it can be questioned whether the absence of a federal cause of action means that Congress intended to foreclose federal jurisdiction when the construction of the federal law will be decisive in a state lawsuit. Congress may have thought it unnecessary to authorize suits for recovery; it does not follow that Congress decided it was unnecessary to have a federal court interpret the federal law in every instance.
Erwin Chemerinsky, Federal Jurisdiction § 5.2.3 (1989). One could argue just as credibly that congressional silence as to a federal cause of action indicates that Congress intended to preclude all private remedies, whether federal or state. Thus, to imply federal jurisdiction in the absence of a private federal remedy is no more a leap of faith than to imply a private state action in the face of congressional silence. See Merrell Dow, 478 U.S. at 831-32 (Brennan, J., Dissenting).
An inflexible rule like the one adopted by the majority leaves no room for the consideration of other federal interests which are affected by federal jurisdiction. In Merrell Dow, the Court looked to broader issues of congressional intent, judicial authority, and the division of powers in a federal system, in determining whether federal jurisdiction was appropriate. 478 U.S. at 810, 814. See also Franchise Tax Board, 463 U.S. at 8 ("The phrase 'arising under' masks a welter of issues regarding the interrelation of federal and state authority and the proper management of the federal judicial system."). As one noted treatise has observed about the majority opinion in Merrell Dow : "Justice Stevens' opinion is replete with hints that the Court wishes to reserve a wide discretion to tailor the 'arising under' jurisdiction to the practical needs of the particular situation." Hart and Wechsler's The Federal Courts and the Federal System 1020 (Paul M. Bator et. al. eds., 3d ed. 1988). Indeed, in footnote 12 of the opinion, the Court discusses the importance of examining "the nature of the federal interest at stake." Merrell Dow, 478 U.S. 804 at 814, 92 L. Ed. 2d 650, 106 S. Ct. 3229 n.12 (emphasis in original). Thus, the lack of a federal cause of action should not be dispositive of whether federal question jurisdiction exists.
In this case, we are confronted with a federal issue of great significance: the administration of the Internal Revenue Code. The administration of the federal tax code is exclusively the responsibility of Congress and the Internal Revenue Service, 26 U.S.C. § 7801-05 (1988), with the interpretation of the Code left to the federal courts. 26 U.S.C. § 7402 (1988) (federal jurisdiction for actions brought by United States to enforce internal revenue laws); 28 U.S.C. § 1340 (1988) (federal jurisdiction for civil actions involving internal revenue). Although Congress did not expressly create a cause of action for a violation of section 6045(e)(3), nor did it preempt all state causes of actions by enacting the Internal Revenue Code, I do not believe that Congress intended to leave the interpretation of the Code's provisions to state courts, even in cases alleging a state cause of action.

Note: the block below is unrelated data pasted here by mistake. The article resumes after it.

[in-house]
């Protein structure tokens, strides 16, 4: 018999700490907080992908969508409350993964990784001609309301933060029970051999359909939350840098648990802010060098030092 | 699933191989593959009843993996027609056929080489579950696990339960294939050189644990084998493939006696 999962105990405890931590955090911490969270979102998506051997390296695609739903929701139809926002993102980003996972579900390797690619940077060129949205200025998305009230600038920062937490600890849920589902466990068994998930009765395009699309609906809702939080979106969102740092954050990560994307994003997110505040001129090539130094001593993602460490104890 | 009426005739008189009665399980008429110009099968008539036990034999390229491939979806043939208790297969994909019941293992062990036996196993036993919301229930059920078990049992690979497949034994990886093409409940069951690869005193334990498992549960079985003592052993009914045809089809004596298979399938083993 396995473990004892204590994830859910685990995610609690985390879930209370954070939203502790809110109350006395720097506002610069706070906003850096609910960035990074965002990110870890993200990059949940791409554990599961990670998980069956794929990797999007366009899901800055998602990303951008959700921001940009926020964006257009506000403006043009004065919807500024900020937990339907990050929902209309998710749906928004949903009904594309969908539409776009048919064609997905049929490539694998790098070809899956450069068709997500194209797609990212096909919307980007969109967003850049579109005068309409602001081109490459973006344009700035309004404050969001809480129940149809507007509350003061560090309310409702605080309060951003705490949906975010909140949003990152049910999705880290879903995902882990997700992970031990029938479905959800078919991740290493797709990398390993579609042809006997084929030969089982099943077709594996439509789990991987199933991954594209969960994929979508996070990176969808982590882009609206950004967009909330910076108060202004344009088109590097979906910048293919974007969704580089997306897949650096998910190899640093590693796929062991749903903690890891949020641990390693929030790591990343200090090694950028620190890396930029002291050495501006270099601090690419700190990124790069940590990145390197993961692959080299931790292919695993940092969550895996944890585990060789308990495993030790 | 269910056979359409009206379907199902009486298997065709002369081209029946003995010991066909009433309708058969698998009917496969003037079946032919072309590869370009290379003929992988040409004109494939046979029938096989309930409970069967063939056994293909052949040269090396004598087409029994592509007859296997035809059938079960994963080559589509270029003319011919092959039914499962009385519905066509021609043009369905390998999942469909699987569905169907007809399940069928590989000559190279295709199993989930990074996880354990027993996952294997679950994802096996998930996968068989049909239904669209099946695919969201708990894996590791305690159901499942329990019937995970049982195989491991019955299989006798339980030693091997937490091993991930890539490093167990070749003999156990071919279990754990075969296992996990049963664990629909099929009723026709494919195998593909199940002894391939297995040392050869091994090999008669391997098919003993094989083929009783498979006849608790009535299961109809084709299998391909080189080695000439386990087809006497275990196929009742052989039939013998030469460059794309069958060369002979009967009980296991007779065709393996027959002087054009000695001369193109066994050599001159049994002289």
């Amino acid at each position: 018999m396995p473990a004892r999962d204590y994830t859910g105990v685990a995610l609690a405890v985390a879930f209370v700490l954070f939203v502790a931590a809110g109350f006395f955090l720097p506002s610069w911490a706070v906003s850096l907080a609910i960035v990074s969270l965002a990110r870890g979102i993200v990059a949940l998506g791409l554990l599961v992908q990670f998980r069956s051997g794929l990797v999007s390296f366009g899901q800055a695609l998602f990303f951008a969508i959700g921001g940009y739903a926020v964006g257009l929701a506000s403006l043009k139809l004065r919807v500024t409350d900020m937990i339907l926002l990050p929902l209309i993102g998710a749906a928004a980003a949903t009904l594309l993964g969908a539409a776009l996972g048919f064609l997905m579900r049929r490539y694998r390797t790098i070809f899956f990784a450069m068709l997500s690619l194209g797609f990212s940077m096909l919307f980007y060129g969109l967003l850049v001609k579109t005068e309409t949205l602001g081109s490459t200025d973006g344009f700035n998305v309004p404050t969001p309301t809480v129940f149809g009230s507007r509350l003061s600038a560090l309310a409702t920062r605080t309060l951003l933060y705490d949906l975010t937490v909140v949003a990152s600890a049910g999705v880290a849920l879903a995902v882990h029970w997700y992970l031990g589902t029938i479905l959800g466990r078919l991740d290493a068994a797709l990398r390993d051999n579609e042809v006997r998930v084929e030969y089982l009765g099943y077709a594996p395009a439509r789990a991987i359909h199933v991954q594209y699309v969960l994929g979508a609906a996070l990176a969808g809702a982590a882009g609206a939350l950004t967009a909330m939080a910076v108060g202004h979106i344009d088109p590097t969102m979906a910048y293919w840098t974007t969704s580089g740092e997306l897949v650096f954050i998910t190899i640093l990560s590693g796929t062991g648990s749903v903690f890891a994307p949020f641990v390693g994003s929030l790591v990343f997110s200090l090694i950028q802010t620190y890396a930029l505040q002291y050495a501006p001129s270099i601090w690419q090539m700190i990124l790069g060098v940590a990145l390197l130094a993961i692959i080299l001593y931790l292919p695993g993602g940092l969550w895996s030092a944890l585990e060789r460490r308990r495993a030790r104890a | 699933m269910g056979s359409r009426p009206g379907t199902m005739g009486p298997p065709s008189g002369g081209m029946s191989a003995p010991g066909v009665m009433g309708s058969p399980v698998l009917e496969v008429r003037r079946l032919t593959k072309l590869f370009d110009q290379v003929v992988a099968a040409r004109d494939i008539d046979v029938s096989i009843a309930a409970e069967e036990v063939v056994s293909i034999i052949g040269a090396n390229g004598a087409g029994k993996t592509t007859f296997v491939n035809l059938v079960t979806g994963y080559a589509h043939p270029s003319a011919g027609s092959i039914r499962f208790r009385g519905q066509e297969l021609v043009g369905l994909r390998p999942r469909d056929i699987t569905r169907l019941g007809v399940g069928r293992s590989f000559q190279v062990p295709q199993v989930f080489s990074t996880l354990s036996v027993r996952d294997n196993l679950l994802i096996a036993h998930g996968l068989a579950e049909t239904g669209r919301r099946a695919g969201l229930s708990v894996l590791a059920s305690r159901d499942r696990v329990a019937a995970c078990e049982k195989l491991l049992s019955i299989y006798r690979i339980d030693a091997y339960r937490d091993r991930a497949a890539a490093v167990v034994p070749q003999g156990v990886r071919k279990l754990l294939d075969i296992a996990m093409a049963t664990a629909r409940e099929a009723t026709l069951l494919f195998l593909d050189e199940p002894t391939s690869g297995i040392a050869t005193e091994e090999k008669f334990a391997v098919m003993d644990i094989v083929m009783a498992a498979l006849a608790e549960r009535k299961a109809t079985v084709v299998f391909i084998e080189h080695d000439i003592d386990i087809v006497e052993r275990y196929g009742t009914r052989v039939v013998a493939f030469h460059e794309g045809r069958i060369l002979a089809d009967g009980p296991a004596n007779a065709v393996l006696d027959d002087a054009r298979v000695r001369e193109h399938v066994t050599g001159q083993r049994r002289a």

Moreover, I strongly disagree with the majority's statement that allowing state courts to interpret section 6045(e)(3) would "have no effect whatsoever on the collection of tax by the United States" and would not "affect federal jurisprudence in any way." Majority, supra at (Majority typescript op. at 11). The federal reporting requirement is essential to the collection of taxes since the I.R.S. relies on this information to verify income reported on tax returns. Anything that encourages or discourages the reporting of proceeds from home sales necessarily has an effect on the collection of taxes. How a customer is charged for this reporting service would have such an effect.